Rocket Men

Rocket Men by Craig Nelson, true to its subtitle is, “The epic story of the first men on the moon.” This is one of the most well written books, cover to cover, I have read in quite some time. With so much data and historical time line to communicate, Nelson could have easily turned an epic story into a wade through slow drying concrete as many historical writers are prone to do. In Rocket Men, Nelson has truly captured the epic nature of Apollo 11 and reflected the pure genre of history in communicating the event in a very human story.

The book is a great documentation of the Apollo 11 mission. For those who enjoy techie Nelson provides a steady diet of stats and NASA acronyms. Yet the tech is not cumbersome nor detached. Nelson feeds the techie craving in such a way that it helps immerse even the novice tech reader into the moment. I now know who CAPCOM is and that try as I may, my Altima will never reach escape velocity. Nelson’s method of immersing the reader into the distant planet of NASA is what makes the book unique. The reader is not merely pealing through a manual, but hearing conversations, watching events, and feeling the various tensions between the people involved. History is not about events, history is about humans. Humans are inspiring and awful. Apollo 11 was birthed from the same cloth of humanity. We went to the moon out of fear of the Russians, but it was this fear that called for us to unleash our new generation of explorers. Our greatest rocket scientists were Nazis. Some of the science of NASA was born in the slavery of concentration camps. Yet landing on the moon made the whole world proud. Inspiring and awful seems to be our own cocoon of human atmosphere, an atmosphere we cannot escape with any measure of velocity. Nelson was honest about this journey. I was surprised by this part of the story. Even at this moment I am not sure what to make of it.

It has taken forty years to answer the question, “What does it feel like to go to the moon?” Nelson has unearthed what journalists in 1969 so desperately wanted to know but the astronauts could not find the words to answer. “How do you feel?” The lingo of engineers does not allow for one to communicate the subtleties of human sensation and emotion. This unemotional techie jargon annoyed the journalists. The journalists in their inconsiderate prying annoyed the astronauts and their families. To quell the symbiotic frustration Life magazine became the envoy between humans and astronauts. By documenting the families' recollections Nelson reveals that the world Life magazine printed was a fabrication. The astronauts were perceived as super human, perfect fathers, model men. They were superb in their accomplishments, but they were not super. Their families suffered for space. The cost of going to the moon was in the billions for the American taxpayer. The price of going to the moon for those involved was estranged children, privately suffering women, and strained marriages. Going to the moon is a precarious risk of life. Returning from the moon is a precarious risk of family. Apollo 11 made a difference in the world, but for the astronauts and their families it made a once familiar world different, almost alien. They were smothered by popularity, Buzz Aldrin was plagued by the demon of being second, and none of them were able to adequately answer the question, “What now?” Rocket Men is not simply an astronaut story, but a portal. The reader is able to get some sense of what it may be like for your dad, your husband, or if you were able to get a seat on a rocket, for you to go to the moon.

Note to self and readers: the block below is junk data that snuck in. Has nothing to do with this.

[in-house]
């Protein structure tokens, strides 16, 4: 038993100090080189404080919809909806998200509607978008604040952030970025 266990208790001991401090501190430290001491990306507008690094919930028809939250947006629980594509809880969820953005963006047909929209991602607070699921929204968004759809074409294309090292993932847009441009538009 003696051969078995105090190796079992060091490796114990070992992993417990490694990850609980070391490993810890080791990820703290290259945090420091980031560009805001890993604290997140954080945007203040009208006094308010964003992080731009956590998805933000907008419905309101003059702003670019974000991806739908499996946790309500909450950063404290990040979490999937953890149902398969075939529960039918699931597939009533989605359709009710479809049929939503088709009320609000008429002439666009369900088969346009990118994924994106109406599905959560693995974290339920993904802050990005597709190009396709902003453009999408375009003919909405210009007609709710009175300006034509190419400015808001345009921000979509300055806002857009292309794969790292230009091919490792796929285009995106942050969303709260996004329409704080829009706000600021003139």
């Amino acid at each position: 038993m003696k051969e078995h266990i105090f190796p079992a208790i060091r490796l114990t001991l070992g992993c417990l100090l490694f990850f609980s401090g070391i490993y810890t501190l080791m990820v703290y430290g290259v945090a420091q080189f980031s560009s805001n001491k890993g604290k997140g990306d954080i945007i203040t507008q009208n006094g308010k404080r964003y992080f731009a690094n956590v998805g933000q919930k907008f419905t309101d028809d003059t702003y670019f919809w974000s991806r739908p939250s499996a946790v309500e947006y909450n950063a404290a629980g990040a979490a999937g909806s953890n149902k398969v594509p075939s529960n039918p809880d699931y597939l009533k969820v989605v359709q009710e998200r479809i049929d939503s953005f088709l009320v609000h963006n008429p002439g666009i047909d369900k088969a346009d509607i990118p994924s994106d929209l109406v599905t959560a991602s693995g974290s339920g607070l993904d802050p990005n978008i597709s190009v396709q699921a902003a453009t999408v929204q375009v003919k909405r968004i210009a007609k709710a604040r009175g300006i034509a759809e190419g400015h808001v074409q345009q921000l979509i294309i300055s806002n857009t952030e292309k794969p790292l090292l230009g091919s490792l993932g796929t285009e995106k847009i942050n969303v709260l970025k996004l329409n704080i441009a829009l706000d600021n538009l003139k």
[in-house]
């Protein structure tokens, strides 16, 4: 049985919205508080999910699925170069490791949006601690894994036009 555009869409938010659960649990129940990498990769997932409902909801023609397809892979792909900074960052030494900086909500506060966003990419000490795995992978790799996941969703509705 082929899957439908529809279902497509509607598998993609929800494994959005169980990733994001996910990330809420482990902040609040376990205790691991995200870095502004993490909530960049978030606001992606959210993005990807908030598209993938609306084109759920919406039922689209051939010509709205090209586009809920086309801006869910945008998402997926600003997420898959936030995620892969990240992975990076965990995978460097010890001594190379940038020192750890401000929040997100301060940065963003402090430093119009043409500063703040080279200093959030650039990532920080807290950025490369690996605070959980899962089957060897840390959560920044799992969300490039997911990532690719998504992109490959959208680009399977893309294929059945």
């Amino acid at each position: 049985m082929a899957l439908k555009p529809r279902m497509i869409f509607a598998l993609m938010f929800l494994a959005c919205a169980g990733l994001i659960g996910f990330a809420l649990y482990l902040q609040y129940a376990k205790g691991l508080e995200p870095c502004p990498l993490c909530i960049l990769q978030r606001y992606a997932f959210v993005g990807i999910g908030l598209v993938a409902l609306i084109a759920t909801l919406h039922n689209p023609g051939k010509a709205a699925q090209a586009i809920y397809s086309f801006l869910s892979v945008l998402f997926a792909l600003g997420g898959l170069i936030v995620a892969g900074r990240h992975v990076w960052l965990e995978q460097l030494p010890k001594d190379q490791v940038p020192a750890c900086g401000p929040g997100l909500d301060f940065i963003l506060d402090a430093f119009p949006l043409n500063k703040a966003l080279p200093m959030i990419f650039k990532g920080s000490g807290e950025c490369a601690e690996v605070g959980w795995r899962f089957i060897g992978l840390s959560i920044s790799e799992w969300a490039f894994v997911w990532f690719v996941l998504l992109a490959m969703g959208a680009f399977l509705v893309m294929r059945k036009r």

The final 20 or so pages were sermonic for me. As a preacher I always want to know, what’s the point? The closing essay is an issued challenge. It is inspiring and introspective. What is my dream? What am I working desperately to do with my life, or am I hopelessly complacent? Am I willing to overcome the human instinct to quit? What are we doing as a nation? Will we go back to the moon, or will we go further? If we go, what impact will that event have on me, my family and the way I view the world, my faith, and the universe as a whole? Apollo 11 was a worldview in a rocket.

In telling the story of Apollo 11 Nelson revealed to me that I am bored. I am bored with athletes, actors, and classless morons being our most inspiring voices. People can do truly great things that cannot be measured in statistics. There are great things happening in this world that are not reported on the talking head media, ESPN, or E. I am bored with a world that makes the words “entertaining” and “great” synonymous. I am ready for someone to do something truly great. I would like to be involved in something great. My generation craves great but cannot stomach the sacrifice. Apollo 11 was birthed in the circumstances of an odd world in an odd time. As a result men went to the moon. Right now the world is weird. We are ripe for something great.


Craig Nelson said…
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Craig Nelson said…
Brian, I'm so humbled by your praise. Your essay is everything that any writer hopes to hear. Thank you so much. -Craig Nelson

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